The strike by security staff meant the company that runs the Eiffel Tower said the necessary safety conditions could not be met, forcing the closure of the monument. The restaurants 58TE and Jules Verne were also closed as access was not possible. The strike is believed to have come about after three members of the security staff were fired recently.

Staff have complained that their hours and pay have deteriorated since the job of providing security for the monument was taken over by a new company recently. It was not clear when the tower would reopen. The CGT union federation had expressed concerns about Macron’s drive to war on Syria.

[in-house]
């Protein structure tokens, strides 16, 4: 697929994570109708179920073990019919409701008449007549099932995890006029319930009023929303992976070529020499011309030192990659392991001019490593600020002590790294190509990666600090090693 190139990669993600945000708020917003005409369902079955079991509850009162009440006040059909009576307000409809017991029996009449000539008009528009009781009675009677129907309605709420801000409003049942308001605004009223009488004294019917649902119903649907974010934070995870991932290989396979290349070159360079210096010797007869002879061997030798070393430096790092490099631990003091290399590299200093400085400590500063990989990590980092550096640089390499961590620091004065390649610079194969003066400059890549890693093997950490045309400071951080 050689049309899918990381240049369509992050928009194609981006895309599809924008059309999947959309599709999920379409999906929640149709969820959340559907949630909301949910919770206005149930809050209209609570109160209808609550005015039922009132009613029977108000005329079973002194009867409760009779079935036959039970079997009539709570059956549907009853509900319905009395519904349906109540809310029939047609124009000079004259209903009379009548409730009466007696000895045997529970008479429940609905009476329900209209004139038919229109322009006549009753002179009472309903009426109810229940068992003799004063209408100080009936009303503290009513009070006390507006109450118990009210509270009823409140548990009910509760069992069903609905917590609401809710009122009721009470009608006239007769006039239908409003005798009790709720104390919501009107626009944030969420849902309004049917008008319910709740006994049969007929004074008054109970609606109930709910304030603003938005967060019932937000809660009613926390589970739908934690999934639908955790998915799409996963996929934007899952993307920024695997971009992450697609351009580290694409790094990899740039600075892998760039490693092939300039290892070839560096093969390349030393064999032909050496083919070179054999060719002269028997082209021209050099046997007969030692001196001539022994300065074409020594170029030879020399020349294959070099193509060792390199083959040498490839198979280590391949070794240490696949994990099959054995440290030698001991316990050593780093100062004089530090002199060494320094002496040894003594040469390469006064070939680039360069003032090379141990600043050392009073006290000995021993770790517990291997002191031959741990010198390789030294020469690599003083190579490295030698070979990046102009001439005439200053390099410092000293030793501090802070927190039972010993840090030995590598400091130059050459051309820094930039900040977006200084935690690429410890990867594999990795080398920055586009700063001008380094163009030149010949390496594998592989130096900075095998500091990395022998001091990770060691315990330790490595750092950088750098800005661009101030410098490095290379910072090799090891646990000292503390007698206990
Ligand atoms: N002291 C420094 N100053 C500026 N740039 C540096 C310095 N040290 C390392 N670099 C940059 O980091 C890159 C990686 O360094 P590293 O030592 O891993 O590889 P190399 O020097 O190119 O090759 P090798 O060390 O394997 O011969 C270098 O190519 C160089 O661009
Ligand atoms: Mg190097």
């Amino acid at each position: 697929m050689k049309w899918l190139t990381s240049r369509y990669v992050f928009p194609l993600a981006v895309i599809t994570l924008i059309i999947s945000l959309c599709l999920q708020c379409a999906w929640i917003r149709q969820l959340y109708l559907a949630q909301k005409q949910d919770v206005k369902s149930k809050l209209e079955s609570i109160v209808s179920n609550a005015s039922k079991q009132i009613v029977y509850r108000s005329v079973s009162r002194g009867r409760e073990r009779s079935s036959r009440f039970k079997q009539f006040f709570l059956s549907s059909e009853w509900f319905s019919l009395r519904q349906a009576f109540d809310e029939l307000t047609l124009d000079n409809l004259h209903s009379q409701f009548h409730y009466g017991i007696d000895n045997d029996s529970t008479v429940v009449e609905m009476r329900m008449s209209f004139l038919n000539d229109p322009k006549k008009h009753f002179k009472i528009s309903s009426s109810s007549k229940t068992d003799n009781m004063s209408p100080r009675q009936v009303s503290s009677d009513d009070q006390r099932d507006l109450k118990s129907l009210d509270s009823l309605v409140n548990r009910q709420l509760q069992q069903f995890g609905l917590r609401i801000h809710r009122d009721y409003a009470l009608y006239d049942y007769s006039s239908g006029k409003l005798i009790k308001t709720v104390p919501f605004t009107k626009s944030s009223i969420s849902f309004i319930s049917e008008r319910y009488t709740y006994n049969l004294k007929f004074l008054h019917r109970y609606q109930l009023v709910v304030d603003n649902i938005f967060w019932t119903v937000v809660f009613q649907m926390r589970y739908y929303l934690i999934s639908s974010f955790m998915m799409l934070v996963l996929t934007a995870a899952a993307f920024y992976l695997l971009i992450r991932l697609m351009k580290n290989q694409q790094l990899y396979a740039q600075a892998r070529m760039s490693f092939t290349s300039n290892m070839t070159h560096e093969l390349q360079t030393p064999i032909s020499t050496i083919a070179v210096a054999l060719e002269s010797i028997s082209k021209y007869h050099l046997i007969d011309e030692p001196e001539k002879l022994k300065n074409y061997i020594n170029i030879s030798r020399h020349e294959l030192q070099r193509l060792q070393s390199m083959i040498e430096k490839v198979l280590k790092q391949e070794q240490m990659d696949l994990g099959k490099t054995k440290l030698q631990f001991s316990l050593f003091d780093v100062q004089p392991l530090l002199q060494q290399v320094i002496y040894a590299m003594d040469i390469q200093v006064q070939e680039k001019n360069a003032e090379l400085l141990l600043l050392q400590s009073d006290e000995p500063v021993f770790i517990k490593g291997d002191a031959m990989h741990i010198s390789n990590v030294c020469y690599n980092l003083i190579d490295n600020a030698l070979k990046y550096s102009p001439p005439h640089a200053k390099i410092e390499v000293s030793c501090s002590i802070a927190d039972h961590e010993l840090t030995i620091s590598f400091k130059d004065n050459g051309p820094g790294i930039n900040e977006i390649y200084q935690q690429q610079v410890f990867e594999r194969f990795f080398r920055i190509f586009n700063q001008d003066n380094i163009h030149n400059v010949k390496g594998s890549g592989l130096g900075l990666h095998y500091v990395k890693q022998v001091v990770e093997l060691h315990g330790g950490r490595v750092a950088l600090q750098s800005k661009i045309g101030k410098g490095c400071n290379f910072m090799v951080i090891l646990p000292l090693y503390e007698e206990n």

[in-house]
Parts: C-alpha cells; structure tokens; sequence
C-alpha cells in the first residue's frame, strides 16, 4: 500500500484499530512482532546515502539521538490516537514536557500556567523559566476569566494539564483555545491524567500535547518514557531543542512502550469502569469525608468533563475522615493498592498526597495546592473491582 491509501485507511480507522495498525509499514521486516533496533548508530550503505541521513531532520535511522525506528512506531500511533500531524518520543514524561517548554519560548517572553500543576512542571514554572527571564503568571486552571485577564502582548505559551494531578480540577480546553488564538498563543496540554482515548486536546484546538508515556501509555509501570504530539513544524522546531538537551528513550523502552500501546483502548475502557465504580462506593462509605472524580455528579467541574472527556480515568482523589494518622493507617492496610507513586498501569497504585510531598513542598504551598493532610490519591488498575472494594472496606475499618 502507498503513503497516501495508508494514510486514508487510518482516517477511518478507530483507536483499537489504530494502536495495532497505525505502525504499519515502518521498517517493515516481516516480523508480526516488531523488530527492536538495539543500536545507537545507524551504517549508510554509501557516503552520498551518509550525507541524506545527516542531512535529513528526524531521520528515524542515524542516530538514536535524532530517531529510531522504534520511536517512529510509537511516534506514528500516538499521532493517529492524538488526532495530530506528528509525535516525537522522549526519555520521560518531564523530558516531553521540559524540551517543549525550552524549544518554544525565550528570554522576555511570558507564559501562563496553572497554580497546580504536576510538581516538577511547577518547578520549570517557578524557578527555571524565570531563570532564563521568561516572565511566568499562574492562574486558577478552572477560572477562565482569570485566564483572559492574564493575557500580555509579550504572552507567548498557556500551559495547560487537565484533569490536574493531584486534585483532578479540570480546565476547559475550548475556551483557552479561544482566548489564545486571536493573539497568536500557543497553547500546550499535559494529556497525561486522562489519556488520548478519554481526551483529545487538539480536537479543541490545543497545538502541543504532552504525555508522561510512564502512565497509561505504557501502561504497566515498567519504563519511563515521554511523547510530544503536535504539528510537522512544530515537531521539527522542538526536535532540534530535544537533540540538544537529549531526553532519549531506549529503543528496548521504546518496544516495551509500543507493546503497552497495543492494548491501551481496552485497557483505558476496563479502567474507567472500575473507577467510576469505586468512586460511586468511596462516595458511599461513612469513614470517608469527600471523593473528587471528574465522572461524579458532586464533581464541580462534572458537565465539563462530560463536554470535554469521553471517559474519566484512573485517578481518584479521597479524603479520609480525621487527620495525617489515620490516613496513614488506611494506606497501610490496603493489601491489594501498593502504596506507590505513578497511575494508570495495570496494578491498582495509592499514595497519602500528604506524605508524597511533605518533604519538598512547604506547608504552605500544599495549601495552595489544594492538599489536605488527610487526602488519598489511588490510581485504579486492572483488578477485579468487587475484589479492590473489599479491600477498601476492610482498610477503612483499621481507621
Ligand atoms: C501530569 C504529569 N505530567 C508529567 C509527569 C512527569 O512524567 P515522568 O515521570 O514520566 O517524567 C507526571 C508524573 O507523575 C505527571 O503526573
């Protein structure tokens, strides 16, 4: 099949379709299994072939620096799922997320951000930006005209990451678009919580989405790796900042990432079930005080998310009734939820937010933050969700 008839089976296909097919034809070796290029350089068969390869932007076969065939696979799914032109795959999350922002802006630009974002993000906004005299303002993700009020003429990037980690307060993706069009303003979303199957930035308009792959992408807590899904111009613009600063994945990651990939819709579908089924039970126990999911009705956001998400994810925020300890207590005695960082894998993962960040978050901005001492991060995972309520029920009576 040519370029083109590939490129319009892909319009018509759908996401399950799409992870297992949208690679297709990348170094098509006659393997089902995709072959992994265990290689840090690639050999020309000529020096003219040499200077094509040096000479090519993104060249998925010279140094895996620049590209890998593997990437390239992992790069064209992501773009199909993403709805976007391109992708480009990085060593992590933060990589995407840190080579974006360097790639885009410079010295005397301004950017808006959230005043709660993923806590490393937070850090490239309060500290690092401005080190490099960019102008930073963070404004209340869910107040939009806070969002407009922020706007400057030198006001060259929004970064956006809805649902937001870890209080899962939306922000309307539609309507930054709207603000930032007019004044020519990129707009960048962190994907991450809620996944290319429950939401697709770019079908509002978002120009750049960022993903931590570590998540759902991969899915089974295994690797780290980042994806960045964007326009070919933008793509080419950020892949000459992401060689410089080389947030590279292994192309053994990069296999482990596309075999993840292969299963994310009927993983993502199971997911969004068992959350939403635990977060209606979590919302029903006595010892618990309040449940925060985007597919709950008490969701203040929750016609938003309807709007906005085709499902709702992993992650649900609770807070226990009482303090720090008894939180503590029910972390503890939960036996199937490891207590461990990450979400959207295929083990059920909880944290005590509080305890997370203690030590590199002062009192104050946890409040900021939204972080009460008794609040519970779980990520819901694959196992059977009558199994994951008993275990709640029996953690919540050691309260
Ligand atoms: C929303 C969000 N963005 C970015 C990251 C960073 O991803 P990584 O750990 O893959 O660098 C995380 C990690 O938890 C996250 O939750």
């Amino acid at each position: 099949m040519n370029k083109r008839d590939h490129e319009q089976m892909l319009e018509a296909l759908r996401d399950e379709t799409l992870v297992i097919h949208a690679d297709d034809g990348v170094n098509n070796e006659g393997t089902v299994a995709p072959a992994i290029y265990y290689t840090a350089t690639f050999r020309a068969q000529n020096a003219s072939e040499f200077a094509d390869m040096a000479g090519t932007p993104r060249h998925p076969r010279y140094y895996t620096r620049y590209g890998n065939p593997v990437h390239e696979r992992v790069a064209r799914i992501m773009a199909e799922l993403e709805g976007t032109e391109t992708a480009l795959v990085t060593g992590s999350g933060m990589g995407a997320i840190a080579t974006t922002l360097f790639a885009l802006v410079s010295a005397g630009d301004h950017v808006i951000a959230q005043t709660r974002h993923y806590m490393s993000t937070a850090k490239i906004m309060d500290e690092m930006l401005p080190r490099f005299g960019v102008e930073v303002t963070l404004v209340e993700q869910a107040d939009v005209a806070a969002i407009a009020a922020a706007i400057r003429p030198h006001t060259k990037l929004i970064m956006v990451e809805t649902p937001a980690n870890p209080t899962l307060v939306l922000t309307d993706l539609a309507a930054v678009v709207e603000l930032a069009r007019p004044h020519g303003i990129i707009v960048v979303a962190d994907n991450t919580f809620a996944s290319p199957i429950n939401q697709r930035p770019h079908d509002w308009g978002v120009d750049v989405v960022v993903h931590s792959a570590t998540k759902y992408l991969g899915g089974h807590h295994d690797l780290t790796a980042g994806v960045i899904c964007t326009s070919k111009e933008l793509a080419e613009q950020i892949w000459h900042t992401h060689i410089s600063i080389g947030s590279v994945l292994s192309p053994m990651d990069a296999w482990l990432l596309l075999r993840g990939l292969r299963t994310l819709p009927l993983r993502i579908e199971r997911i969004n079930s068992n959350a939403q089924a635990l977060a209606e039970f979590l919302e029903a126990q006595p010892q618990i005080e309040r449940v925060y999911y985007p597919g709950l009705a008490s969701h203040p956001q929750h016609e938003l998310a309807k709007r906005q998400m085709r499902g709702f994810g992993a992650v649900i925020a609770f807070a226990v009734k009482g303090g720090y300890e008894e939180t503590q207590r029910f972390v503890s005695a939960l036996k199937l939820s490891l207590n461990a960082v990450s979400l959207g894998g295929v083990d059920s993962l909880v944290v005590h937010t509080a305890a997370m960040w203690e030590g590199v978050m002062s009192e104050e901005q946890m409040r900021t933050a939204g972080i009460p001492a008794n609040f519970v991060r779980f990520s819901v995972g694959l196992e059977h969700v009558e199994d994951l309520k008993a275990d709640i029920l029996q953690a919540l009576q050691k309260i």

It said in a statement last Thursday: ‘The CGT wishes to express its concern about the situation created by the alleged use of chemical weapons in Syria. ‘The CGT calls for the opening of an investigation led by the Organisation for the Prohibition of Chemical Weapons (OPCW). As a reminder, this international institution aims to ensure the implementation of the International Convention on Chemical Weapons of the United Nations, by the Member States that have signed it.

‘We are therefore opposed to the establishment of a so-called “independent” commission under the control of the US or NATO (North Atlantic Treaty Organisation). NATO is an illegal political-military organisation under international law. ‘As much as we believe that the prohibition of the use of chemical weapons in accordance with international conventions must be strictly respected, we are against a military bidding that could lead to the use of other sophisticated weapons of mass destruction. ‘The consequences of this outbidding would be unpredictable but in any case dramatic.